Saturday, December 26, 2009

Big Brother is Listening

Good habit is what aids men in directing their will towards the good....
(Lord Francis Bacon, Statesman and Philosopher)

For any criminal defence lawyer who ever suspected Big Brother was eavesdropping on his or her solicitor-client communications, your suspicions may not be unwarranted.

In the case of R. v. Jamie Bacon, evidence was presented that Surrey, British Columbia prison officials recorded upwards of 37 solicitor-client telephone calls, and listened to a number of them for at least several seconds prior to turning down the volume. Bacon's lawyer, Kimberly Eldred argued the contravention of the solicitor-client relationship was completely unacceptable considering the accused was only entitled to call his lawyer, and nobody else. What is even more troubling is that every time Ms. Eldred called, an electronic message was played indicating that her solicitor-client communications would "not" be monitored or recorded.

Responding to the allegations, State officials advanced the usual line of ridiculous excuses. Explanations ranged from the typical "oops, we didn't mean to" variety, to those in the "it's not a big deal" category. According to deputy warden Steve Phillips, lets not get our knickers in a twist, for they only listened to a few calls for several seconds before realizing Mr. Bacon was chatting with his lawyer. Though some may not appreciate the scatology, "bullshit" is really the most apt characterization of Phillips' position.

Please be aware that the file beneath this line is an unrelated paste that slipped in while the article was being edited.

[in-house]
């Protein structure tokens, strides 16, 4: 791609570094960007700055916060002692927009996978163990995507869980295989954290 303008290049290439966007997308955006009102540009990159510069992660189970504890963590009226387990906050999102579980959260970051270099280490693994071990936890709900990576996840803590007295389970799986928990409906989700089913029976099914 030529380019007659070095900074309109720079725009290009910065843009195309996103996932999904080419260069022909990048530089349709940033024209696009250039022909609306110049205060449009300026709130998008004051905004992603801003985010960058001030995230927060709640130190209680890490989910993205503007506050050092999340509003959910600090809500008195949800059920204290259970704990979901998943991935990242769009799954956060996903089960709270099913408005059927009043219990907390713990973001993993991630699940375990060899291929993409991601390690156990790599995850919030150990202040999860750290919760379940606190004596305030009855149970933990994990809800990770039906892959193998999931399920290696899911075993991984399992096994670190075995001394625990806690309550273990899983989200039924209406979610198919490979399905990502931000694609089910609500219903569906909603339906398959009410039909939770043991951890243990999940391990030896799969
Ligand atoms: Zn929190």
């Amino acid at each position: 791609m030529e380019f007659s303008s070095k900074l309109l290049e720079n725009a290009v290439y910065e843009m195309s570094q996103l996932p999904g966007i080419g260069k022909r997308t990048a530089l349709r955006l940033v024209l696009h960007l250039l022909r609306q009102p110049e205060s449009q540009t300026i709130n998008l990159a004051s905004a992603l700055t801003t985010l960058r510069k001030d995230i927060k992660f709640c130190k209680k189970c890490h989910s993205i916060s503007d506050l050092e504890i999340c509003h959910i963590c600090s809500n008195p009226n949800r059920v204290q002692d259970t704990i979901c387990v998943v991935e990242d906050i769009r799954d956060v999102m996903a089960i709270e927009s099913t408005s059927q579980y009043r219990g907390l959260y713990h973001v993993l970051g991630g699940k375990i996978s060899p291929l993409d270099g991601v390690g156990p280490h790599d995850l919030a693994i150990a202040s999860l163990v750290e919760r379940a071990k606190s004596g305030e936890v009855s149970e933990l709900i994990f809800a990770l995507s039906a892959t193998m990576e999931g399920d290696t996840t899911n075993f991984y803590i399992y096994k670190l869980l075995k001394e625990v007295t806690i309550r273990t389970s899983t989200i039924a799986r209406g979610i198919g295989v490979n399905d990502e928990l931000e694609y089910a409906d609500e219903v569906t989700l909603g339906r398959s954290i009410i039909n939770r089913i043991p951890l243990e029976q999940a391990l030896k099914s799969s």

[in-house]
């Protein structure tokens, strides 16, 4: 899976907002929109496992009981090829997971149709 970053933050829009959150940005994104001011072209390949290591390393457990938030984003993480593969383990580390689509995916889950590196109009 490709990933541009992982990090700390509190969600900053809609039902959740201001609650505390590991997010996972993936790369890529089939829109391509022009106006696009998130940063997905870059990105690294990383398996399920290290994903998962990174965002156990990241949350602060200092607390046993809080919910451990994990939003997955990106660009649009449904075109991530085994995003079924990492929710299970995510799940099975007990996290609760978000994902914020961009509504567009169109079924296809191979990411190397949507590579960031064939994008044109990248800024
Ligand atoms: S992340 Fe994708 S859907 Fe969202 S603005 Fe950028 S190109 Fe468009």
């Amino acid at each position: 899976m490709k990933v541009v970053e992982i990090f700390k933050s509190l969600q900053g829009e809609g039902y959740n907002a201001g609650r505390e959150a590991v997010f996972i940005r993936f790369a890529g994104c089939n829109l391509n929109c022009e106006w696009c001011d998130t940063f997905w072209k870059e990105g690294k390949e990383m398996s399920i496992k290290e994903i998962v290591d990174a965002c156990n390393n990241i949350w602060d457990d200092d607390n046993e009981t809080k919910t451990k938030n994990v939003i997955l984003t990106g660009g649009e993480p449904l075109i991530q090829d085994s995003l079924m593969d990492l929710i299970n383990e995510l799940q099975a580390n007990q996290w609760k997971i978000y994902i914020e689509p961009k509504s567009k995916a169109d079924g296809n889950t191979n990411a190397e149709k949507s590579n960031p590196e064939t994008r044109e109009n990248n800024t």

To be fair, I suppose even the most ethical State agent could stumble upon a solicitor-client conversation once, or perhaps even twice in the right circumstances, but there is no good faith when it happens 37 times on a telephone number registered to the inmate's lawyer. With this in mind, it is difficult to minimize Ms. Eldred's contention that the system enabled intelligence gathering of a clandestine nature.

The broader question concerns whether this discovery of obvious impropriety in Surrey, British Columbia is the exception or the norm?

In Calgary, Alberta, most defence lawyers understand speaking to clients on telephones is a dangerous proposition. Why do I say this, because we don't trust police are not listening. Even more troubling, some of us don't trust that a great many warrants are validly granted.